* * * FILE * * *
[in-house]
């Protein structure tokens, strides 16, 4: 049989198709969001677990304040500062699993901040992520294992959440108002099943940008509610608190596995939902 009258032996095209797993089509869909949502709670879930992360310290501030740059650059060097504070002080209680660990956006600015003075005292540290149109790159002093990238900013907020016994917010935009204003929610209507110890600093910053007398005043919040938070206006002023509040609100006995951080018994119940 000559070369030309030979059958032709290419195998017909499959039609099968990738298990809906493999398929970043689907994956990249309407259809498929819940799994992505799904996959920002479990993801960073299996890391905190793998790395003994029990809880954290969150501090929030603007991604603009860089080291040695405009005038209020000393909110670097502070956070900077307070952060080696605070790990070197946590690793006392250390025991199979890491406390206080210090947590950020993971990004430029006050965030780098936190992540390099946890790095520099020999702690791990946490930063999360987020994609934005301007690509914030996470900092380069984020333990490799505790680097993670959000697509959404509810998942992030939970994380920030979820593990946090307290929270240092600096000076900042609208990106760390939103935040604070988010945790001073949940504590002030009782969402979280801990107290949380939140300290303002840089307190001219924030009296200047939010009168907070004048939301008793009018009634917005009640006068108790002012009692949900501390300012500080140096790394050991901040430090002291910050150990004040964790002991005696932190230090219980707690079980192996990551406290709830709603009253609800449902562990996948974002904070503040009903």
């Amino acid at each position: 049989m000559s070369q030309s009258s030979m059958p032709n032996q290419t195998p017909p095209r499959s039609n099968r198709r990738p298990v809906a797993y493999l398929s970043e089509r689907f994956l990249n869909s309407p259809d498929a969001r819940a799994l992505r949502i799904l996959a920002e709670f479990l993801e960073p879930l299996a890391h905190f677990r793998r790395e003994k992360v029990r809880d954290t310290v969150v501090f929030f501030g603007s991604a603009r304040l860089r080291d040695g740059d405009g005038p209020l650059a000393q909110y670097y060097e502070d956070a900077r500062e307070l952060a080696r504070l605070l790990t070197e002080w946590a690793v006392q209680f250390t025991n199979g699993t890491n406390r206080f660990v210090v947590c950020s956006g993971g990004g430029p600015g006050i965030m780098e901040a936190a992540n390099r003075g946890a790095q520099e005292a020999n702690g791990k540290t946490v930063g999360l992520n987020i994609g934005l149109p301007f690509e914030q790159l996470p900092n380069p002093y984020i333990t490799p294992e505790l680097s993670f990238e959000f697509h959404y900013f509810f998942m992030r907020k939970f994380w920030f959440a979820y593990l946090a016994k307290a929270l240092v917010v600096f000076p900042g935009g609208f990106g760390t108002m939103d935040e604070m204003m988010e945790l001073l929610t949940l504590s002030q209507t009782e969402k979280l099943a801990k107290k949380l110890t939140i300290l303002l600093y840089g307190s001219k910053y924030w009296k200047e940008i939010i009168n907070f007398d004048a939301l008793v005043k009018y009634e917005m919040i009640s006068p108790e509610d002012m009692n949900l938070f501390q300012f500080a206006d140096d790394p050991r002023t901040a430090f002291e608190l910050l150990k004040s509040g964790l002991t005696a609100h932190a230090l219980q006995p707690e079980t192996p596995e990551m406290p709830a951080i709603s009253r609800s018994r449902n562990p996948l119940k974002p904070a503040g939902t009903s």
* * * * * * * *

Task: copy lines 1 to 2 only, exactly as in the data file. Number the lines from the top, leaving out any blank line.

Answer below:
[in-house]
């Protein structure tokens, strides 16, 4: 049989198709969001677990304040500062699993901040992520294992959440108002099943940008509610608190596995939902 009258032996095209797993089509869909949502709670879930992360310290501030740059650059060097504070002080209680660990956006600015003075005292540290149109790159002093990238900013907020016994917010935009204003929610209507110890600093910053007398005043919040938070206006002023509040609100006995951080018994119940 000559070369030309030979059958032709290419195998017909499959039609099968990738298990809906493999398929970043689907994956990249309407259809498929819940799994992505799904996959920002479990993801960073299996890391905190793998790395003994029990809880954290969150501090929030603007991604603009860089080291040695405009005038209020000393909110670097502070956070900077307070952060080696605070790990070197946590690793006392250390025991199979890491406390206080210090947590950020993971990004430029006050965030780098936190992540390099946890790095520099020999702690791990946490930063999360987020994609934005301007690509914030996470900092380069984020333990490799505790680097993670959000697509959404509810998942992030939970994380920030979820593990946090307290929270240092600096000076900042609208990106760390939103935040604070988010945790001073949940504590002030009782969402979280801990107290949380939140300290303002840089307190001219924030009296200047939010009168907070004048939301008793009018009634917005009640006068108790002012009692949900501390300012500080140096790394050991901040430090002291910050150990004040964790002991005696932190230090219980707690079980192996990551406290709830709603009253609800449902562990996948974002904070503040009903």